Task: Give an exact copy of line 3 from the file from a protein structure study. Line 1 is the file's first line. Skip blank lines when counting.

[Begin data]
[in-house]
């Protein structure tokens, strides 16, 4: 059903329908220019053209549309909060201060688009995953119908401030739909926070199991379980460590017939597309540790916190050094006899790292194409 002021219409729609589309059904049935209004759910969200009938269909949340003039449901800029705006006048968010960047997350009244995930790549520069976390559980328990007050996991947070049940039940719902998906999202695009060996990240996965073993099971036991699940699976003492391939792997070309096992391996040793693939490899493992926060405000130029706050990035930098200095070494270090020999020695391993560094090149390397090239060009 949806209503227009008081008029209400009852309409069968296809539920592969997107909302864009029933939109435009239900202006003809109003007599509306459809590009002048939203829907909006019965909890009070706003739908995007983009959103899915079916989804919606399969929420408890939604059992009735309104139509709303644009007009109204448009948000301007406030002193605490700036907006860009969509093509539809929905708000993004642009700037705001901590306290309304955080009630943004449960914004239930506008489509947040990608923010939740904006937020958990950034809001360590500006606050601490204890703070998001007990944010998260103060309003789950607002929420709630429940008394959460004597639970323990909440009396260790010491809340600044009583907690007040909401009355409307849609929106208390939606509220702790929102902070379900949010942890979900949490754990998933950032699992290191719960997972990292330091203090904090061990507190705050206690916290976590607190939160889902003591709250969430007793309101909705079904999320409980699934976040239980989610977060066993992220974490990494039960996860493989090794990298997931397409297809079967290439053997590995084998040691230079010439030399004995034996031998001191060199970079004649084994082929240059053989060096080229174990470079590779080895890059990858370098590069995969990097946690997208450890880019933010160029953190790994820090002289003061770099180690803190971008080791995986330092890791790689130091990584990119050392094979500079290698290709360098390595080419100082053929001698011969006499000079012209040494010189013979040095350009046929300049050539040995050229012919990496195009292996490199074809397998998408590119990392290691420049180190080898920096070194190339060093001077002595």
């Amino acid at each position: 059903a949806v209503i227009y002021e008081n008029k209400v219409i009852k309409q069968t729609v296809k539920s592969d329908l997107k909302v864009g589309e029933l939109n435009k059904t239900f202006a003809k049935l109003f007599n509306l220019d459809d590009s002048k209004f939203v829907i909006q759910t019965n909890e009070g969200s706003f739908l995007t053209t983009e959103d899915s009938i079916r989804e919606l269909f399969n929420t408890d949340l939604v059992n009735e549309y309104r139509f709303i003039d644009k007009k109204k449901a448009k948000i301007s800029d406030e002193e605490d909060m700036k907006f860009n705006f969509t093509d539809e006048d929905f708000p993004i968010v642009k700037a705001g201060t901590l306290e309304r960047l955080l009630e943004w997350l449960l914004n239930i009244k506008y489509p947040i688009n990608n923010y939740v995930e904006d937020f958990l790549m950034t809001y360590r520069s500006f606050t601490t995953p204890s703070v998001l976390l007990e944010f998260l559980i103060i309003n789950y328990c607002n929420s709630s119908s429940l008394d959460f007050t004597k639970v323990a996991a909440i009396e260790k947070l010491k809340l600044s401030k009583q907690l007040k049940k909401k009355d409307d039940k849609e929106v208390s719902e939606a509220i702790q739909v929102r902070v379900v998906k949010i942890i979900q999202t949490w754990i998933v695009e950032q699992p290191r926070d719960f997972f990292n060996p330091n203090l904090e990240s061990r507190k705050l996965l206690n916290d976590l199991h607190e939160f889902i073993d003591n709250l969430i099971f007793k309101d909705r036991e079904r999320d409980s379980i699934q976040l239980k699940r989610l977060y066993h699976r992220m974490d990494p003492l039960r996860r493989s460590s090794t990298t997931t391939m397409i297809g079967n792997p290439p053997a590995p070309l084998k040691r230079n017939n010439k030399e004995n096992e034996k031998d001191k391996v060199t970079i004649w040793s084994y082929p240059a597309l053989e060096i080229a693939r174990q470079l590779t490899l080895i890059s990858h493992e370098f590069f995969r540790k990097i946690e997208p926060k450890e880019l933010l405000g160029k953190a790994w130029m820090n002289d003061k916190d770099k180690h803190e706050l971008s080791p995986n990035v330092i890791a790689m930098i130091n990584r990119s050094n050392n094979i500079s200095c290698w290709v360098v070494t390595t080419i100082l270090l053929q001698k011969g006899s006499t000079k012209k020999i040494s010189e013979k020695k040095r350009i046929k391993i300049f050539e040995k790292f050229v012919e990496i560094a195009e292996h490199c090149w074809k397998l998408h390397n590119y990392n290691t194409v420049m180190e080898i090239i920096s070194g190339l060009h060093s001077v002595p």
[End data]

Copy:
């Amino acid at each position: 059903a949806v209503i227009y002021e008081n008029k209400v219409i009852k309409q069968t729609v296809k539920s592969d329908l997107k909302v864009g589309e029933l939109n435009k059904t239900f202006a003809k049935l109003f007599n509306l220019d459809d590009s002048k209004f939203v829907i909006q759910t019965n909890e009070g969200s706003f739908l995007t053209t983009e959103d899915s009938i079916r989804e919606l269909f399969n929420t408890d949340l939604v059992n009735e549309y309104r139509f709303i003039d644009k007009k109204k449901a448009k948000i301007s800029d406030e002193e605490d909060m700036k907006f860009n705006f969509t093509d539809e006048d929905f708000p993004i968010v642009k700037a705001g201060t901590l306290e309304r960047l955080l009630e943004w997350l449960l914004n239930i009244k506008y489509p947040i688009n990608n923010y939740v995930e904006d937020f958990l790549m950034t809001y360590r520069s500006f606050t601490t995953p204890s703070v998001l976390l007990e944010f998260l559980i103060i309003n789950y328990c607002n929420s709630s119908s429940l008394d959460f007050t004597k639970v323990a996991a909440i009396e260790k947070l010491k809340l600044s401030k009583q907690l007040k049940k909401k009355d409307d039940k849609e929106v208390s719902e939606a509220i702790q739909v929102r902070v379900v998906k949010i942890i979900q999202t949490w754990i998933v695009e950032q699992p290191r926070d719960f997972f990292n060996p330091n203090l904090e990240s061990r507190k705050l996965l206690n916290d976590l199991h607190e939160f889902i073993d003591n709250l969430i099971f007793k309101d909705r036991e079904r999320d409980s379980i699934q976040l239980k699940r989610l977060y066993h699976r992220m974490d990494p003492l039960r996860r493989s460590s090794t990298t997931t391939m397409i297809g079967n792997p290439p053997a590995p070309l084998k040691r230079n017939n010439k030399e004995n096992e034996k031998d001191k391996v060199t970079i004649w040793s084994y082929p240059a597309l053989e060096i080229a693939r174990q470079l590779t490899l080895i890059s990858h493992e370098f590069f995969r540790k990097i946690e997208p926060k450890e880019l933010l405000g160029k953190a790994w130029m820090n002289d003061k916190d770099k180690h803190e706050l971008s080791p995986n990035v330092i890791a790689m930098i130091n990584r990119s050094n050392n094979i500079s200095c290698w290709v360098v070494t390595t080419i100082l270090l053929q001698k011969g006899s006499t000079k012209k020999i040494s010189e013979k020695k040095r350009i046929k391993i300049f050539e040995k790292f050229v012919e990496i560094a195009e292996h490199c090149w074809k397998l998408h390397n590119y990392n290691t194409v420049m180190e080898i090239i920096s070194g190339l060009h060093s001077v002595p």